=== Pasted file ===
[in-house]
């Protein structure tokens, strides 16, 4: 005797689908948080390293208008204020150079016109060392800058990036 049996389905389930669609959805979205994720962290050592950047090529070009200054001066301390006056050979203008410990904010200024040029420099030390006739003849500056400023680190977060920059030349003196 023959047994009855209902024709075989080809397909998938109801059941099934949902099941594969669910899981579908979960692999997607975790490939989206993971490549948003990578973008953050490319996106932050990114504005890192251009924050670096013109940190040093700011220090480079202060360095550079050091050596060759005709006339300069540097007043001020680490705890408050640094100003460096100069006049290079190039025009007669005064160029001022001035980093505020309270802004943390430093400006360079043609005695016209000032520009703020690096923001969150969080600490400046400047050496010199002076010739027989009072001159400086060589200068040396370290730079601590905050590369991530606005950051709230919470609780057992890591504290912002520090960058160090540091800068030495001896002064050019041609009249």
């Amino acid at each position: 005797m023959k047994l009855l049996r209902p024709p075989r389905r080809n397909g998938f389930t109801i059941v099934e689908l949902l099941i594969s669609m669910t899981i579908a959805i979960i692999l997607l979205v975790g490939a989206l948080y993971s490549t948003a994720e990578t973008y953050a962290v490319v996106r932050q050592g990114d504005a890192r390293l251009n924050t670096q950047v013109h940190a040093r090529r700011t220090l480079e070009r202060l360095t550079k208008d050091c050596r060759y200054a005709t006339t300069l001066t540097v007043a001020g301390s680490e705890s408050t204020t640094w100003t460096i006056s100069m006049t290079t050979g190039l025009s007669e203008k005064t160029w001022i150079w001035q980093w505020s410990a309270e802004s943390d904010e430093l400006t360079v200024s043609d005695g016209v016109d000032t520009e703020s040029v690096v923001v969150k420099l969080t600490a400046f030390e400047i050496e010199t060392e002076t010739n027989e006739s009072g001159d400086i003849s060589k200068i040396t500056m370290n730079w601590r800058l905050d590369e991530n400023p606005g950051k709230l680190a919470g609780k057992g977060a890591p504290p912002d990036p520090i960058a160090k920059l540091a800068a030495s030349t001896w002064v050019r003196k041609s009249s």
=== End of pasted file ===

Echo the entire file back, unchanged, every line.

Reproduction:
[in-house]
């Protein structure tokens, strides 16, 4: 005797689908948080390293208008204020150079016109060392800058990036 049996389905389930669609959805979205994720962290050592950047090529070009200054001066301390006056050979203008410990904010200024040029420099030390006739003849500056400023680190977060920059030349003196 023959047994009855209902024709075989080809397909998938109801059941099934949902099941594969669910899981579908979960692999997607975790490939989206993971490549948003990578973008953050490319996106932050990114504005890192251009924050670096013109940190040093700011220090480079202060360095550079050091050596060759005709006339300069540097007043001020680490705890408050640094100003460096100069006049290079190039025009007669005064160029001022001035980093505020309270802004943390430093400006360079043609005695016209000032520009703020690096923001969150969080600490400046400047050496010199002076010739027989009072001159400086060589200068040396370290730079601590905050590369991530606005950051709230919470609780057992890591504290912002520090960058160090540091800068030495001896002064050019041609009249």
């Amino acid at each position: 005797m023959k047994l009855l049996r209902p024709p075989r389905r080809n397909g998938f389930t109801i059941v099934e689908l949902l099941i594969s669609m669910t899981i579908a959805i979960i692999l997607l979205v975790g490939a989206l948080y993971s490549t948003a994720e990578t973008y953050a962290v490319v996106r932050q050592g990114d504005a890192r390293l251009n924050t670096q950047v013109h940190a040093r090529r700011t220090l480079e070009r202060l360095t550079k208008d050091c050596r060759y200054a005709t006339t300069l001066t540097v007043a001020g301390s680490e705890s408050t204020t640094w100003t460096i006056s100069m006049t290079t050979g190039l025009s007669e203008k005064t160029w001022i150079w001035q980093w505020s410990a309270e802004s943390d904010e430093l400006t360079v200024s043609d005695g016209v016109d000032t520009e703020s040029v690096v923001v969150k420099l969080t600490a400046f030390e400047i050496e010199t060392e002076t010739n027989e006739s009072g001159d400086i003849s060589k200068i040396t500056m370290n730079w601590r800058l905050d590369e991530n400023p606005g950051k709230l680190a919470g609780k057992g977060a890591p504290p912002d990036p520090i960058a160090k920059l540091a800068a030495s030349t001896w002064v050019r003196k041609s009249s």